Issue Date: February 5, 2007
ACS Award for Creative Research & Applications of Iodine Chemistry
Sponsored by SQM S.A.
Peter J. Stang, distinguished professor of chemistry at the University of Utah, has made significant contributions to organoiodine chemistry, work that one colleague says is "characterized by creativity, originality, depth, and breadth." Stang, however, is nearly as excited about who is sponsoring the award in iodine chemistry as he is about the award itself.
"SQM S.A., the sponsor of the award, is a Chilean company," Stang says. The award in iodine chemistry is one of only two ACS national awards that are sponsored by non-U.S. companies, Stang notes. "That a non-U.S. company is sponsoring an ACS national award says a lot about the increasingly international nature of the chemistry enterprise."
Stang points to his own recent history to buttress his point. As the editor-in-chief of the Journal of the American Chemical Society, Stang appointed the first non-U.S. associate editor of the journal. He is heavily involved with chemistry in China, and he was recently elected as a foreign member of the Chinese Academy of Sciences. He was also recently elected as a foreign member of the Hungarian Academy of Sciences. He was the vice chair of Pacifichem 2005, and he is serving in the same capacity for Pacifichem 2010, where the Chinese Chemical Society will be a cosponsor for the first time.
"Chemistry is truly an international endeavor," Stang says. "It is absolutely essential that ACS continues to engage chemists around the world."
As for Stang's work in iodine chemistry, C. Dale Poulter, the John A. Widtsoe Distinguished Professor of Chemistry at Utah, says, "In the mid-1980s, Stang embarked upon a wide-ranging, pioneering, and highly innovative and creative research program in polyvalent iodine chemistry that has engendered a renaissance in the field."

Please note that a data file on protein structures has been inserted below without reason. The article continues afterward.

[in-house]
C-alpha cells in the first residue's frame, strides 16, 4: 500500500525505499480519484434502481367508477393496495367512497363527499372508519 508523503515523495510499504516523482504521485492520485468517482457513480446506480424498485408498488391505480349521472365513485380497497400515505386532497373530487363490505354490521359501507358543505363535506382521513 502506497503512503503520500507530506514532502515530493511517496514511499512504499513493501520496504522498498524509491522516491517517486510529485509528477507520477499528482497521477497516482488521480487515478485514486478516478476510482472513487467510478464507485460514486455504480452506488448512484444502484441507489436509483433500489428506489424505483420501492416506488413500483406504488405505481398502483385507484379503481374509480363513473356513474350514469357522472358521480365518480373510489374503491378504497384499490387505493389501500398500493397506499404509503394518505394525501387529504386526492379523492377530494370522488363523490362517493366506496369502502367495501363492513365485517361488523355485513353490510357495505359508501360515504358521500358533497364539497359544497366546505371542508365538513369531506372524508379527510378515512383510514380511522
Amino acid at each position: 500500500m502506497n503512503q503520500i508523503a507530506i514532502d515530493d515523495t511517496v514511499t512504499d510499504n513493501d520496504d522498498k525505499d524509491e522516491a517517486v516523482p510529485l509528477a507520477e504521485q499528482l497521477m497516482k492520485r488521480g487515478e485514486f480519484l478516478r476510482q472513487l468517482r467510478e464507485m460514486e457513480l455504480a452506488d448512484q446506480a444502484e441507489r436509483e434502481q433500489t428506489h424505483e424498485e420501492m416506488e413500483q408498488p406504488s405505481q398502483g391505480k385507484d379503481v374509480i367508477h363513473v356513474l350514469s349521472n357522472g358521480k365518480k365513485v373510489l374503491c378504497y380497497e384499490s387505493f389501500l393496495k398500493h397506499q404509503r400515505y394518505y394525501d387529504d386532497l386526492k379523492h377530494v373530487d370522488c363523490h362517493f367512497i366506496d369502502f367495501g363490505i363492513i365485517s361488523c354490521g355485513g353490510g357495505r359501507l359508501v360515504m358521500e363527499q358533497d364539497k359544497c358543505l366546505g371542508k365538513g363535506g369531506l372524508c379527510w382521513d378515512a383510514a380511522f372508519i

Stang explains that iodine is most commonly found in organoiodine compounds as the monovalent form with an oxidation state of -1. However, as a consequence of being the largest, least electronegative, and most polarizable of the common halogens, iodine also forms stable, polycoordinate, high-valence compounds, usually as I(III) and I(V) species.
Stang and his coworkers developed a general way to synthesize and explore the chemistry of stable alkynyliodonium species, RC?CI+PhX- (X = OTx, OTf, BF4, and the like). These salts serve as electrophilic acetylene equivalents and proved to be highly useful in chemical synthesis.
"We used these alkynyliodonium salts to make hitherto unknown alkynyl esters, the first ever made," Stang says. "Many of them possessed interesting biological activity."
Stang, 65, received a bachelor's degree in chemistry from DePaul University in 1963 and a Ph.D. degree from the University of California, Berkeley, in 1966. After a postdoctoral fellowship at Princeton University, he joined the Utah faculty in 1969. He is a member of the National Academy of Sciences and the recipient of numerous awards and honors.
The award address will be presented before the Division of Organic Chemistry.
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